As I've written before here, Belinsky is my favorite character from Stoppard's The Coast of Utopia. I just came across a posting on a previously unknown, to me, blog called BookSlut all about Isaiah Berlin and his chronicle of Russian intellectuals.
The post calls out Berlin's opinion of Bakunin (negative) and Belinsky (positive). Here's the quote from Berlin that the post extracts:
The original prototype of these sincere, sometimes childish, at other times angry, champions of persecuted humanity, the saints and martyrs in the cause of the humiliated and defeated -- the actual, historical embodiment of this most Russian type of moral and intellectual heroism -- is Vissarion Belinsky.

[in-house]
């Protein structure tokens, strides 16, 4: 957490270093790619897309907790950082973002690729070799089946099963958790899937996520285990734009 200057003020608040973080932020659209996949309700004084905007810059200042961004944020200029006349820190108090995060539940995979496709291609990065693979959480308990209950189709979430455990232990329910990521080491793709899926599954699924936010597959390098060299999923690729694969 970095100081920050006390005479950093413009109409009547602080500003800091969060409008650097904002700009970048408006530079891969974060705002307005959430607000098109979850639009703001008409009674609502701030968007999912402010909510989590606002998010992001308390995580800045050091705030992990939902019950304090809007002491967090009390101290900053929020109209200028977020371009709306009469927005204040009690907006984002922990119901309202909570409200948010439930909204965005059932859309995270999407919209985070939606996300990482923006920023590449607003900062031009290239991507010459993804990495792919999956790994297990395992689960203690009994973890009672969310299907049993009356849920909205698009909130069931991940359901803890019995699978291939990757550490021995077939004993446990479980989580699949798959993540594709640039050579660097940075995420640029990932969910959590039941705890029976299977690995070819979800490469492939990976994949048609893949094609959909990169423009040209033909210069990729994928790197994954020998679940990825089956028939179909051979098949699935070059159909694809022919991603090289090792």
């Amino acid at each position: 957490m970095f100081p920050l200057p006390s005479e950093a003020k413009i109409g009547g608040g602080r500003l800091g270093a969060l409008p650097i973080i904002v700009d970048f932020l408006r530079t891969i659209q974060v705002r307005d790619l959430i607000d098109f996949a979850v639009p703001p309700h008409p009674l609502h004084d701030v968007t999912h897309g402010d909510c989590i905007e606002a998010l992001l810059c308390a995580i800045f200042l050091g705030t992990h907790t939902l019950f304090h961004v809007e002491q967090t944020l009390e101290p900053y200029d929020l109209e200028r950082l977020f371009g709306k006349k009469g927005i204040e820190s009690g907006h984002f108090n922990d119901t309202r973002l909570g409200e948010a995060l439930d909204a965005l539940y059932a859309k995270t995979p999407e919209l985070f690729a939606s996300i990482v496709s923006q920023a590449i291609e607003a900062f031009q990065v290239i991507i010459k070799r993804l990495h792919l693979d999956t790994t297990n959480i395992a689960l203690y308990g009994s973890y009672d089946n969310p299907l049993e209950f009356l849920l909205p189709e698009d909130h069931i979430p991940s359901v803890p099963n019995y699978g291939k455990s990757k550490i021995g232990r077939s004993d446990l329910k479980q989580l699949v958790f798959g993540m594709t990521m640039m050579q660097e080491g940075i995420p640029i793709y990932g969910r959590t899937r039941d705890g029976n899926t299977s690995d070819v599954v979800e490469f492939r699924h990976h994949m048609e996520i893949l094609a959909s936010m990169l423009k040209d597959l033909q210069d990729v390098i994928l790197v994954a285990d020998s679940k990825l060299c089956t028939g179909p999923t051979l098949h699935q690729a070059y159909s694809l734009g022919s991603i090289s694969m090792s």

And this is from the post's author:
Belinsky is the thread that unites the disparate patterns within the tapestry of early socialism: German idealism, Russian lucidity, French decadence. Everyone, in Russian Thinkers and The Coast of Utopia alike, is perpetually debating Belinsky’s ghost. This is convenient all around, for Belinsky said many contradictory things, as prolific and impoverished writers must. This combination of humble origins and elite approval ensured his place in Russian history, and his views about the "social" criticism of literature, were the battleground for the next century of Russian thought. Belinsky’s premature death in early 1848 installed him as an icon for the next generation of "violent" thinkers like Chernyshevsky and Pisarev, officially the fathers of Bolshevism.
Overall, I'm very impressed by the post and think it does a great job of illuminating the historical figures Stoppard uses for The Coast of Utopia.